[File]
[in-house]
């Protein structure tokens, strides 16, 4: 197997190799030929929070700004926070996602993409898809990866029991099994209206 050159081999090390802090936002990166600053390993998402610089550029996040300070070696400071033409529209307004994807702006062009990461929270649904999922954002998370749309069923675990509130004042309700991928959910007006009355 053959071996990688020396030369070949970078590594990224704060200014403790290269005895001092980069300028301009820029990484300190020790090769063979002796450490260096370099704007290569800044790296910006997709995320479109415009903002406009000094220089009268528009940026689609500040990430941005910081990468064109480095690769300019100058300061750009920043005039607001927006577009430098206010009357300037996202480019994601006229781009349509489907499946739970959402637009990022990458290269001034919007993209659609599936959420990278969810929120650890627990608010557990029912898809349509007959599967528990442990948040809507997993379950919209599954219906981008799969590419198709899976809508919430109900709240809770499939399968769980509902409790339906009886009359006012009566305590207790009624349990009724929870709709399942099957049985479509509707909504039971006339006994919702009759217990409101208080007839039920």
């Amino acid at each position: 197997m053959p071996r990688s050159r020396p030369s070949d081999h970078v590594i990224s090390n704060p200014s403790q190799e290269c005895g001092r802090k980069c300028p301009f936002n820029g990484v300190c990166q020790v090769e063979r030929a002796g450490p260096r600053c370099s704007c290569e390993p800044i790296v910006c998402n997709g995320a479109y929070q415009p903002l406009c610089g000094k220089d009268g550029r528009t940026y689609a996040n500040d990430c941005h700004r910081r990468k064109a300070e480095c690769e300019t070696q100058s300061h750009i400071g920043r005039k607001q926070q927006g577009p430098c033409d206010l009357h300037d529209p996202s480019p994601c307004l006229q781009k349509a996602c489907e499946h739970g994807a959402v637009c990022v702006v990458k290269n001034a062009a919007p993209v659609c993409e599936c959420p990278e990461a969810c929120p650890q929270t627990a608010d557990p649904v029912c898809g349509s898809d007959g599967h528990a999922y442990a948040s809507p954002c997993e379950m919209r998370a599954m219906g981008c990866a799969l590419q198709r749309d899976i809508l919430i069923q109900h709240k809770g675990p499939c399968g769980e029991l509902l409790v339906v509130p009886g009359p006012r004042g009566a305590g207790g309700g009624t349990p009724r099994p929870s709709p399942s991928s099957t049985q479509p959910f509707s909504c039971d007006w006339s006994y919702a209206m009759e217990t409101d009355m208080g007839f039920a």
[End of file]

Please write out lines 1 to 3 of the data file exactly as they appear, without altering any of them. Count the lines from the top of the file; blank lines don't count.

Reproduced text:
[in-house]
């Protein structure tokens, strides 16, 4: 197997190799030929929070700004926070996602993409898809990866029991099994209206 050159081999090390802090936002990166600053390993998402610089550029996040300070070696400071033409529209307004994807702006062009990461929270649904999922954002998370749309069923675990509130004042309700991928959910007006009355 053959071996990688020396030369070949970078590594990224704060200014403790290269005895001092980069300028301009820029990484300190020790090769063979002796450490260096370099704007290569800044790296910006997709995320479109415009903002406009000094220089009268528009940026689609500040990430941005910081990468064109480095690769300019100058300061750009920043005039607001927006577009430098206010009357300037996202480019994601006229781009349509489907499946739970959402637009990022990458290269001034919007993209659609599936959420990278969810929120650890627990608010557990029912898809349509007959599967528990442990948040809507997993379950919209599954219906981008799969590419198709899976809508919430109900709240809770499939399968769980509902409790339906009886009359006012009566305590207790009624349990009724929870709709399942099957049985479509509707909504039971006339006994919702009759217990409101208080007839039920």
């Amino acid at each position: 197997m053959p071996r990688s050159r020396p030369s070949d081999h970078v590594i990224s090390n704060p200014s403790q190799e290269c005895g001092r802090k980069c300028p301009f936002n820029g990484v300190c990166q020790v090769e063979r030929a002796g450490p260096r600053c370099s704007c290569e390993p800044i790296v910006c998402n997709g995320a479109y929070q415009p903002l406009c610089g000094k220089d009268g550029r528009t940026y689609a996040n500040d990430c941005h700004r910081r990468k064109a300070e480095c690769e300019t070696q100058s300061h750009i400071g920043r005039k607001q926070q927006g577009p430098c033409d206010l009357h300037d529209p996202s480019p994601c307004l006229q781009k349509a996602c489907e499946h739970g994807a959402v637009c990022v702006v990458k290269n001034a062009a919007p993209v659609c993409e599936c959420p990278e990461a969810c929120p650890q929270t627990a608010d557990p649904v029912c898809g349509s898809d007959g599967h528990a999922y442990a948040s809507p954002c997993e379950m919209r998370a599954m219906g981008c990866a799969l590419q198709r749309d899976i809508l919430i069923q109900h709240k809770g675990p499939c399968g769980e029991l509902l409790v339906v509130p009886g009359p006012r004042g009566a305590g207790g309700g009624t349990p009724r099994p929870s709709p399942s991928s099957t049985q479509p959910f509707s909504c039971d007006w006339s006994y919702a209206m009759e217990t409101d009355m208080g007839f039920a």